Honolulu Zoo director Baird Fleming informed Mayor Kirk Caldwell and the city’s managing director Oct. 31 that he had accepted a position at a zoo on the mainland.
This was eight days before voters approved a controversial charter amendment to give half a percent of the property tax revenues annually to the zoo as a steady source of income to help it regain the national accreditation it lost in March.
That revelation comes from Honolulu Department of Enterprise Services Director Guy Kaulukukui, whose department oversees the zoo.
Kaulukukui says when Fleming told the mayor and the managing director he was planning to leave, managing director Roy Amemiya tried find money to increase his salary to urge him to change his mind.
Fleming’s annual salary already had been hiked in July to $165,000.
“The managing director was searching for additional money to keep Baird Fleming. All of us wanted him to stay,” says Kaulukukui.
Fleming is the city’s fifth zoo director to quit in six years.
Kaulukukui says Fleming submitted his official letter of resignation Nov. 17, the day before his departure was made public.
Some voters say they might have thought twice before approving the zoo’s the new source of funding — about $6.5 million annually from property tax collections — if they had known that the revolving door of zoo directors was continuing.
According to an article on the Arkansas Democrat Gazette’s website, Fleming was a finalist for the zoo director’s job at the Little Rock Zoo but he removed his name from the list of five finalists when he discovered his job hunt would be made public. He eventually landed a job in Albuquerque, New Mexico, where he will be going to work at the Albuquerque BioPark Zoo as the deputy CEO.
Hawaii Kai resident and community advocate Natalie Iwasa says, “It’s like so many other things. The public was short of information that had it known prior might have changed the vote.”
The Association of Zoos and Aquariums had yanked the Honolulu Zoo’s accreditation for its lack of steady taxpayer funding and also because of its many recent changes in leadership.
Fleming’s resignation is effective Dec. 15. His family is already on the mainland.
I spoke with Fleming briefly by phone Wednesday. He declined to talk about why he is leaving but he says the reason will come out eventually.
“It is something that is best handled internally,” Fleming says.
He said his salary at the Albuquerque Zoo is less than his salary at the Honolulu Zoo, but he says the cost of living is much less in Albuquerque than here.
Fleming said he didn’t want to say anything more on the record other than to say, “I have never worked with such a wonderful team of people. The whole island is filled with the sweetest people I have ever met.”
Some zoo staffers said Fleming had complained about his frustration working with the city to achieve improvements the zoo needed to keep its accreditation.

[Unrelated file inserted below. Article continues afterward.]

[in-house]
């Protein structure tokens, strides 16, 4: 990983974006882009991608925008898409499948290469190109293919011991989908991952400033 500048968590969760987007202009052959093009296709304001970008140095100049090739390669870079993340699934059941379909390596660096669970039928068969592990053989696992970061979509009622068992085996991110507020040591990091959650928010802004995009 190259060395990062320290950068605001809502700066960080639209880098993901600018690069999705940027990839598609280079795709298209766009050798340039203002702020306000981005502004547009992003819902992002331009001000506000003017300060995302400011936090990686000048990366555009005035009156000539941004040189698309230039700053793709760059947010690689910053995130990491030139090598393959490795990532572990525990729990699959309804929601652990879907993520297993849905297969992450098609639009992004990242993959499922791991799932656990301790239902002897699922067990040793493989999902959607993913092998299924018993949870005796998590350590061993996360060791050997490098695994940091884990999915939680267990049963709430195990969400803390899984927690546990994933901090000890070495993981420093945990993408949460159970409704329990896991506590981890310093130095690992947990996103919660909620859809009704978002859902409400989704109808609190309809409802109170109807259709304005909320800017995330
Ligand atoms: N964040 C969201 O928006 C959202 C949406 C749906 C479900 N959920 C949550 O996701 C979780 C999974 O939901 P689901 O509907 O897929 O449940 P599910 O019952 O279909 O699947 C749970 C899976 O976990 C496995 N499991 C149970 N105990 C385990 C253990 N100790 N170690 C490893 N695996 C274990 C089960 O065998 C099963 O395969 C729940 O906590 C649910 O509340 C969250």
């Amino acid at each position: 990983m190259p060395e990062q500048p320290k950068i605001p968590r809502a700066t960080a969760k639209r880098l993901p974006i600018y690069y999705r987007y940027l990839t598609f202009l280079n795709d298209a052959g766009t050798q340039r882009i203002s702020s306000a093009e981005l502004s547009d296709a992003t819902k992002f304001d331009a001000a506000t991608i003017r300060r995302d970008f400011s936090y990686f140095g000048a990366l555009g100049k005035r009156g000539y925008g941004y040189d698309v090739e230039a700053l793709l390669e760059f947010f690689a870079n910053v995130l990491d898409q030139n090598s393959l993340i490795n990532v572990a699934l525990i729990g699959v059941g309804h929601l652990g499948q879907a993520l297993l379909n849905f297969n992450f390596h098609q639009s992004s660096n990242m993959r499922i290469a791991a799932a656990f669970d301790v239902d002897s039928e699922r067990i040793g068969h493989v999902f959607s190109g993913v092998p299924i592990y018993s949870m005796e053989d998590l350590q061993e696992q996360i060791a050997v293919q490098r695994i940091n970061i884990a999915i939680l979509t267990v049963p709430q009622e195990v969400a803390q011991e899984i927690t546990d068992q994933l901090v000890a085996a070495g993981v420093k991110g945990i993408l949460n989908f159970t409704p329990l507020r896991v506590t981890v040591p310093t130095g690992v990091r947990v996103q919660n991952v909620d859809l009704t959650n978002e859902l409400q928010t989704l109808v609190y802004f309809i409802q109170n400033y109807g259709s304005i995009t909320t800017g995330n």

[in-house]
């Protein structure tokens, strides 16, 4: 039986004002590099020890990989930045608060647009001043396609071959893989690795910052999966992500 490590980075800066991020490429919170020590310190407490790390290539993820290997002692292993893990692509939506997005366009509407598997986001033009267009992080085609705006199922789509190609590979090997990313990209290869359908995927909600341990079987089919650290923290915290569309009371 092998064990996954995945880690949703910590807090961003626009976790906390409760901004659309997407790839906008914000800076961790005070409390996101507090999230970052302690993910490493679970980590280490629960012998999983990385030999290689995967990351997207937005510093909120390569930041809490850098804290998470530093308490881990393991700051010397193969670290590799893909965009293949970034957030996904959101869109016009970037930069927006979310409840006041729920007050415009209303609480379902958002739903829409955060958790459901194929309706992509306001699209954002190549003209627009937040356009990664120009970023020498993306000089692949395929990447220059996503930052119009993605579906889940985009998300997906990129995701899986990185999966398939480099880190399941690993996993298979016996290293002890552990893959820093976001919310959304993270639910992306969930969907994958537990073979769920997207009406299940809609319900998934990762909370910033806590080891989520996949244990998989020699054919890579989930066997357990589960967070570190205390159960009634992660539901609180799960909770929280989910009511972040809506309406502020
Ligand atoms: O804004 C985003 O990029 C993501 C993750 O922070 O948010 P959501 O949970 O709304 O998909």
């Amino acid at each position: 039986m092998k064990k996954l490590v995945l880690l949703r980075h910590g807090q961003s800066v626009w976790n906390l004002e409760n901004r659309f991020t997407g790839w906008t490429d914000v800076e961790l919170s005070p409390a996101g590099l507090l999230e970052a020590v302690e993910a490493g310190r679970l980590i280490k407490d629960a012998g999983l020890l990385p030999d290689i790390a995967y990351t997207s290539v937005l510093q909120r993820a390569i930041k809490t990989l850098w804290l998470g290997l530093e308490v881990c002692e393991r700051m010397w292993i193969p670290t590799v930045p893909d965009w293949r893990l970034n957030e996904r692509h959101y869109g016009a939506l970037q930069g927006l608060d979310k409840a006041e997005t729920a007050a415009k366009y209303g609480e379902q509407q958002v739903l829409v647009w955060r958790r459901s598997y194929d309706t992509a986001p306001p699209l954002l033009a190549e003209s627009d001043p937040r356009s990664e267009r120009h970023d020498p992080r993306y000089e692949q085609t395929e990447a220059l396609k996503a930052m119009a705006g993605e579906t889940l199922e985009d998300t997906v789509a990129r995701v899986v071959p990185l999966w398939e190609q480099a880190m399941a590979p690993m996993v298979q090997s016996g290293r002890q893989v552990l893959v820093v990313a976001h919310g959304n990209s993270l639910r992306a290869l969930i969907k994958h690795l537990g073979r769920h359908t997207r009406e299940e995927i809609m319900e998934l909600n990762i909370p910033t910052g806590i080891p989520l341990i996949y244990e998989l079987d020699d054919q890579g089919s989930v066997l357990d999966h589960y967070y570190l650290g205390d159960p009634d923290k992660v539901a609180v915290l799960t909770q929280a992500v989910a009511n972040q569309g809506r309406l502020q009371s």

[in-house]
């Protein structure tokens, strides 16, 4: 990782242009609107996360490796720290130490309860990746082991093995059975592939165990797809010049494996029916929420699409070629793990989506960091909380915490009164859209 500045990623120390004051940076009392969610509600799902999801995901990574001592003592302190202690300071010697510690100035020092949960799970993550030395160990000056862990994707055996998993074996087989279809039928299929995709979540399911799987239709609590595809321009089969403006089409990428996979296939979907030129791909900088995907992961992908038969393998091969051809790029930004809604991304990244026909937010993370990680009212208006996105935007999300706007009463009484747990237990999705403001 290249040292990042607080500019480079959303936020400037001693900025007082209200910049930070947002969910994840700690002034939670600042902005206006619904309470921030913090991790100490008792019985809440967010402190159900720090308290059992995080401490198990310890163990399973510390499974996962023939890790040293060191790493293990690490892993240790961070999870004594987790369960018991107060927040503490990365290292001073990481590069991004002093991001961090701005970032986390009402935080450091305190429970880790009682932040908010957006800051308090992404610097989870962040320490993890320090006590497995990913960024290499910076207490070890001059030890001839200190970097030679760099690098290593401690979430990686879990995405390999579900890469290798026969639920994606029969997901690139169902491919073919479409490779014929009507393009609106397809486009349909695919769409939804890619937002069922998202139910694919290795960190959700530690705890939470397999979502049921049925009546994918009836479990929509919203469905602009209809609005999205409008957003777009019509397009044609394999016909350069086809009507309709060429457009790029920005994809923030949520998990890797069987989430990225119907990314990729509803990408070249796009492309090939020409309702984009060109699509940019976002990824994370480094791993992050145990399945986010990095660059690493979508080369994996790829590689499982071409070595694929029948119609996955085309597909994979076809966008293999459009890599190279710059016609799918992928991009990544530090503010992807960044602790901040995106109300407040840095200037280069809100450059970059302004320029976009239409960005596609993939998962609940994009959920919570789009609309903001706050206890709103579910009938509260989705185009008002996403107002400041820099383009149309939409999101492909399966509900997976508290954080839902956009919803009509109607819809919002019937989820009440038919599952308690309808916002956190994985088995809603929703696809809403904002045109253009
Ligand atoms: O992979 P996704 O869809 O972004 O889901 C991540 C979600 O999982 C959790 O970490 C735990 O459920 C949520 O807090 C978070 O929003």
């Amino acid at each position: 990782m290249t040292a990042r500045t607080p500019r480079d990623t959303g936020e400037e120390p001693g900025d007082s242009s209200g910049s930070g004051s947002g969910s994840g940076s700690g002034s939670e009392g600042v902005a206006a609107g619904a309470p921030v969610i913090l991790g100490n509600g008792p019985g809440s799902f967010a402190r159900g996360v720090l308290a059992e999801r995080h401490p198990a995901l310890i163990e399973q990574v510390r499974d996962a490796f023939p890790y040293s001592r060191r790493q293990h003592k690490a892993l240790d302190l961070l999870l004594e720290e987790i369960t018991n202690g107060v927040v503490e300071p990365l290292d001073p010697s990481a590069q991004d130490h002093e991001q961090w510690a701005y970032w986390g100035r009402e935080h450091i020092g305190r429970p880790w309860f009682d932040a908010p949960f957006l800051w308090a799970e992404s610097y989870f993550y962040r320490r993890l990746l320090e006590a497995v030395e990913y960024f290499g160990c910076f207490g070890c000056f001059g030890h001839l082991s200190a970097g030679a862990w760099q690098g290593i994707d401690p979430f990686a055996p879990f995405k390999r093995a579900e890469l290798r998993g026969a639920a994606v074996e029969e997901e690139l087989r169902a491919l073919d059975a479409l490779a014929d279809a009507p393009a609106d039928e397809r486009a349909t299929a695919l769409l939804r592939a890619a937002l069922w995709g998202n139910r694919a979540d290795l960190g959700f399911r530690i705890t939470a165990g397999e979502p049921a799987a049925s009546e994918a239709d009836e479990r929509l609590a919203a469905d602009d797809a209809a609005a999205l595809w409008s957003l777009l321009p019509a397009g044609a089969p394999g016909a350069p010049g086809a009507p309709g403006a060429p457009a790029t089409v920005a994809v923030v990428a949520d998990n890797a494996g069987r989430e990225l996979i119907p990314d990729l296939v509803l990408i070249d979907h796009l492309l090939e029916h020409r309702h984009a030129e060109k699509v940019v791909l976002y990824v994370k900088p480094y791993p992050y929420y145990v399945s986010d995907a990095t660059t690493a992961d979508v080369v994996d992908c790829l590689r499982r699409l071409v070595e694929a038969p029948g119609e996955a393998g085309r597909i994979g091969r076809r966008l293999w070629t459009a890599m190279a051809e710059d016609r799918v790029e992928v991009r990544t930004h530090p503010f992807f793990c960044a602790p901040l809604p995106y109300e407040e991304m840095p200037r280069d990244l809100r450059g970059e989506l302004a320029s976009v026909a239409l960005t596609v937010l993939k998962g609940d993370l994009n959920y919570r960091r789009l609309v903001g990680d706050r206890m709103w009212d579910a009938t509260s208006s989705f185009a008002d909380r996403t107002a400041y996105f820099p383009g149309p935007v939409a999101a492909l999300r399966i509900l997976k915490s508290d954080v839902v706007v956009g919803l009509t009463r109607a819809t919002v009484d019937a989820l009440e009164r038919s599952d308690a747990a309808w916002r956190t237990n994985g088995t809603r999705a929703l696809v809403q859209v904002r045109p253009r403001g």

Another reality of Fleming’s departure is that the Albuquerque BioPark Zoo where he’s going is AZA-accredited. This will significantly help his career. To stay here, while the Honolulu Zoo struggles to regain its accreditation, could hinder his ability to move up in any zoo system in the future.
Kaulukukui say he is disappointed that Fleming chose not speak publicly about his reasons for leaving the Honolulu Zoo or to say where he was going.
“I had hoped he would have been able to do it at the news conference when we announced his departure,” says Kaulukukui. “I think he could have answered a lot of questions about why and where he was going instead of leaving it all hanging out there to make people have to try and connect the dots themselves.”
He says he is rewriting the job description for the next director of the Honolulu Zoo to make it clear that the director must be someone who not only cares for the animals but also is responsible for running a zoo as a business.
Kaulukukui says he can understand why some prospective job applicants might be leery because of the past turnover of directors, but he believes the zoo is in the best position it’s been in a long time to hire an outstanding new director.
He cites the $165,000 annual salary that’s in line with what similar sized zoos on the mainland offer and the zoo’s new guaranteed source of city funding.
Kaulukukui says the zoo already has a limited public-private partnership with the Honolulu Zoo Society. He does not see a need to turn over the zoo’s management to a private partner as a way of improving the zoo.
He says the city expects to launch a nationwide search for a new director in 90 days and to hire a new director no later than July 1.
“The Honolulu Zoo is primed to be led by another dynamic leader,” says Kaulukukui.